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medical laboratory assistants are an important part of the medical team. They work in medical laboratories and perform a variety of tasks, including preparing cultures, running tests, and recording results.
Some medical laboratory assistants may specialize in a particular area, such as blood banking or histology. In larger laboratories, they may work under the supervision of a medical technologist or another experienced lab worker.
Medical laboratory assistants typically need at least a high school diploma or equivalent, although some jobs may require postsecondary education, and all states require them to be licensed by the state in which they work.
The median salary for a medical laboratory assistant is $33,610 per year, or $16.17 per hour. The top 10% of earners make more than $48,920 per year, while the bottom 10% earn less than $23,700 per year.
The education requirements for medical laboratory assistants (MLAs) vary by employer, but most MLAs have at least a high school diploma. Some employers may require MLAs to have completed a postsecondary certificate or associate degree program in medical laboratory technology.
The job outlook for medical laboratory assistants is positive. The Bureau of Labor Statistics projects that employment in this field will grow by 11 percent between 2018 and 2028, which is faster than the average for all occupations.1 This growth is largely due to an aging population and advances in medical technology, which require more diagnostic testing. As a result, there will be an increased demand for medical laboratory assistants to perform routine tasks and help keep laboratories running smoothly.
1 Bureau of Labor Statistics, U.S. Department of Labor, Occupational Outlook Handbook, Medical Laboratory Technicians and Technologists,
on the Internet at https://www.bls.gov/ooh/healthcare/medical-laboratory-technicians-and-technologists.htm (visited March 14, 2019).
In order to be a medical laboratory assistant one needs to have certain skills. These include: the ability to work independently with little supervision, strong attention to detail, good organizational skills, and manual dexterity. One must also be able to follow instructions and have a basic knowledge of computers.
Medical laboratory assistants work in healthcare facilities, such as hospitals and clinics. They typically work in a laboratory setting, which may be operated by a hospital, physicians’ group, or independent laboratory. In some cases, medical laboratory assistants may travel to patients’ homes or other locations to collect specimens.
medical laboratory assistants (MLAs) work under the supervision of medical laboratory technologists or pathologists and perform routine technical tasks in a clinical laboratory. They prepare specimens for analysis, operate and maintain equipment and report results. Although most MLAs have postsecondary education, some may be trained on the job.
In Canada, MLAs are employed in hospitals, diagnostic and medical laboratories, public health units, and blood donor clinics. They work full time, but may be required to work evenings, nights or weekends.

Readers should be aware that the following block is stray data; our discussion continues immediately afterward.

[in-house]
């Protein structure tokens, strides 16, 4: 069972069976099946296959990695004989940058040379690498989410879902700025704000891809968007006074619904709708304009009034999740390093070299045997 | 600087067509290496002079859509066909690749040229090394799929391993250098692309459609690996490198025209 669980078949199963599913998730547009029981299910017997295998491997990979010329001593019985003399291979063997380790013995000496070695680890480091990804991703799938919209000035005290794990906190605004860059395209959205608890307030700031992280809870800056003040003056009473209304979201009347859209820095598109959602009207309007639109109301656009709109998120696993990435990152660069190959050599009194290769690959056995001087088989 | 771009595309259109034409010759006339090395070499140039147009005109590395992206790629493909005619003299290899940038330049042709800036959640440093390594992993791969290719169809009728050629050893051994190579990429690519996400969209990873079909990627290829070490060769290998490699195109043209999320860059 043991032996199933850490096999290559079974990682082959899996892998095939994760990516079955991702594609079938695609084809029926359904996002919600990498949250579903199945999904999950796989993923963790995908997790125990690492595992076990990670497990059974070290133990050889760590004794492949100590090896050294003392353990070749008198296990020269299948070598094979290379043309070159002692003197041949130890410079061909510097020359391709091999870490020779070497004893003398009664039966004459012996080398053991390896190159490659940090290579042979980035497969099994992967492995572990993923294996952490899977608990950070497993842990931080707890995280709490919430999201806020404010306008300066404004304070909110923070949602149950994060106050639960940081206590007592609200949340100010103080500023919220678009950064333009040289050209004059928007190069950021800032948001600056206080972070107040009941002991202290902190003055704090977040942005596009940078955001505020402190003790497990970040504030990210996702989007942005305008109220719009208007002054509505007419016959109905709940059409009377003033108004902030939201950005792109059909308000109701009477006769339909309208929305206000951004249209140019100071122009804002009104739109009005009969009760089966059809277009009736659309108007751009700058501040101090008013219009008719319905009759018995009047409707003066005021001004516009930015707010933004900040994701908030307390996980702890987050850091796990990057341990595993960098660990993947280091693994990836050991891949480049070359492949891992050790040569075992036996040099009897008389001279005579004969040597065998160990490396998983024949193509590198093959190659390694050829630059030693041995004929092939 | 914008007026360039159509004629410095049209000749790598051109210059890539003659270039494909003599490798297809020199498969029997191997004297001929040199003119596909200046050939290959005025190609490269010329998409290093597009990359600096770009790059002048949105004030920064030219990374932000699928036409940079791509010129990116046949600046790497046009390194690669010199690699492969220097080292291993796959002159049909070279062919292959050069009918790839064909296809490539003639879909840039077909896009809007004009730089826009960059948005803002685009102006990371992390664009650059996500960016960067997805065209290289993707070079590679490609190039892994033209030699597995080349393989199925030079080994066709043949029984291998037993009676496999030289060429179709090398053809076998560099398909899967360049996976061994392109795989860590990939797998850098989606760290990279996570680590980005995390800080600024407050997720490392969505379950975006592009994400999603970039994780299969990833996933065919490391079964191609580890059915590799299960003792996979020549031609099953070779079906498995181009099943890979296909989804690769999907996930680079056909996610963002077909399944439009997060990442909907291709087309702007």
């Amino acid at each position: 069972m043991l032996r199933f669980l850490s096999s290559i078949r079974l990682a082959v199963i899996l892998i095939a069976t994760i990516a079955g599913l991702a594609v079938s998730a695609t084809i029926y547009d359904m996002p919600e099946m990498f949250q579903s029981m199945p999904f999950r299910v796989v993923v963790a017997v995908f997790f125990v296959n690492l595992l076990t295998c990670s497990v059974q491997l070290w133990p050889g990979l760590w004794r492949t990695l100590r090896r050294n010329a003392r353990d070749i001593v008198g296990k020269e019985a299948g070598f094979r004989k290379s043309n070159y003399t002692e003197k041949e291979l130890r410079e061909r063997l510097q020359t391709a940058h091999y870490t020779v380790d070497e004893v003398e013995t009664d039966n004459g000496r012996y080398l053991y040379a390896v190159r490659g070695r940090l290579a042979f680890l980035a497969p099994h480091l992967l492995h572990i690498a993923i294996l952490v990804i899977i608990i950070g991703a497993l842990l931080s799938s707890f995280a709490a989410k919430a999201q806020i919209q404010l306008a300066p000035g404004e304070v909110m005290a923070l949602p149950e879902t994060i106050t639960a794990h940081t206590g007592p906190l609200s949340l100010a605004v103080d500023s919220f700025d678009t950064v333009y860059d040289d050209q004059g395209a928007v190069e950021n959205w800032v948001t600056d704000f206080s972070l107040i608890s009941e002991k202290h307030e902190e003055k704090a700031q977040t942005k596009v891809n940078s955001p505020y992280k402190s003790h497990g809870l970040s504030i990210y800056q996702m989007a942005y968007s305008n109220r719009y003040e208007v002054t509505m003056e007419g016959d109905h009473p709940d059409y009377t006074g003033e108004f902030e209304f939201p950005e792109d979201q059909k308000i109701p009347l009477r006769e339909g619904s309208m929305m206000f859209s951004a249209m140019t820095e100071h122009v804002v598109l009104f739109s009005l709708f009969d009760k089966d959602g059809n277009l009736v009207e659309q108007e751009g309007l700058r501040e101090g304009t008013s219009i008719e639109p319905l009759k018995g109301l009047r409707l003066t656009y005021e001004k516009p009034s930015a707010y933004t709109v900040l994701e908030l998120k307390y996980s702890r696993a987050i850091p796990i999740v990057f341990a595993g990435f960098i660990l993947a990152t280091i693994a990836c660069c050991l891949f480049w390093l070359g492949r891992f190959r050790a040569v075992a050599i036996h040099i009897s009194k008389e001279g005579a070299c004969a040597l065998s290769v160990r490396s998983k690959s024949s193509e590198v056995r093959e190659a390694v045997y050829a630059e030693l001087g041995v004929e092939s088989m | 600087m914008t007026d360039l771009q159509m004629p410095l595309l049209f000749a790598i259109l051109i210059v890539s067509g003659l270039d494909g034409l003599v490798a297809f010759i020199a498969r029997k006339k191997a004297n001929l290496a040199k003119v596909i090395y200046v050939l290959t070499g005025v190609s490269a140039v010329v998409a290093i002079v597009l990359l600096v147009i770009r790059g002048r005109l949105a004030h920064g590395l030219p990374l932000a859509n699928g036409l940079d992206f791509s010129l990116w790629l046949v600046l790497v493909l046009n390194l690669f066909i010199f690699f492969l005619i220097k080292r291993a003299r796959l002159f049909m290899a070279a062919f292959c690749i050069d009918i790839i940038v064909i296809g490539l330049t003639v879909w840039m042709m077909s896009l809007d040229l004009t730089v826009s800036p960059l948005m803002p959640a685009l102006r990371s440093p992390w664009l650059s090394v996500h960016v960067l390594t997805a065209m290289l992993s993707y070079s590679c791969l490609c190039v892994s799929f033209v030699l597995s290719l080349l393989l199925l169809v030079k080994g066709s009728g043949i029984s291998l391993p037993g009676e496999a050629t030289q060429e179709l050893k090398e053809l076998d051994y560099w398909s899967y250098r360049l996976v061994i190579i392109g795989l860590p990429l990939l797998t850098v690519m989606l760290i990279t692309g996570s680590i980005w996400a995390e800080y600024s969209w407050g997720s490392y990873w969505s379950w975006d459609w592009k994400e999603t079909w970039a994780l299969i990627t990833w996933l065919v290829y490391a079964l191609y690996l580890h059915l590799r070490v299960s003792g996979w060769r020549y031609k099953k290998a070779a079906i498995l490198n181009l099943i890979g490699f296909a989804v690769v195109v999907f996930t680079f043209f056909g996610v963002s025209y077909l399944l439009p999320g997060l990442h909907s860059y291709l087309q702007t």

The majority of MLAs have a college diploma in medical laboratory technology. Programs typically take 2 or 3 years to complete and are offered by colleges of applied arts and technology across Canada.
Pros and cons
Before discussing how much a medical laboratory assistant makes, it is important to understand the pros and cons of the job.
As a medical laboratory assistant, you will be responsible for performing a variety of tests on patient samples. This can be a very rewarding job, as you will be playing an important role in diagnosing and treating medical conditions. However, it is also a demanding job, and you will need to have strong attention to detail and excellent organizational skills.
In terms of pay, medical laboratory assistants are typically paid an hourly rate. The exact amount will vary depending on your experience and qualifications, but you can expect to earn between $15 and $25 per hour.
How much does a medical laboratory assistant make?
The median annual wage for medical laboratory assistants was $32,330 in May 2017. The median wage is the wage at which half the workers in an occupation earned more than that amount and half earned less. The lowest 10 percent earned less than $23,430, and the highest 10 percent earned more than $46,610.
In May 2017, the median annual wages for medical laboratory assistants in the top industries in which they worked were as follows:
Hospitals; state, local, and private: $33,210
Physicians’ offices: $32,560
Colleges, universities, and professional schools; state, local, and private: $31,930
Below is a glossary of terms you may encounter while working as a medical laboratory assistant:
-Abutment: a support used to hold a dental prosthesis in place.
-Abscess: a pus-filled sac that forms around an infection.
-Accessory Digestive Organs: organs that help with digestion, but are not part of the digestive tract, such as the liver and pancreas.
-Acidosis: a condition in which there is too much acid in the body.
-Acute: having sudden onset and severe symptoms.
-Adhesion: abnormal tissue growth that binds two surfaces together.
-Amenorrhea: absence of menstruation.
-Analgesic: a medication used to relieve pain.
-Anemia: a condition in which there is an insufficient number of red blood cells or hemoglobin in the blood.
-Aseptic Technique: a set of procedures used to prevent contamination by pathogens.
-Aspiration: removal of fluid or cells from the body using suction.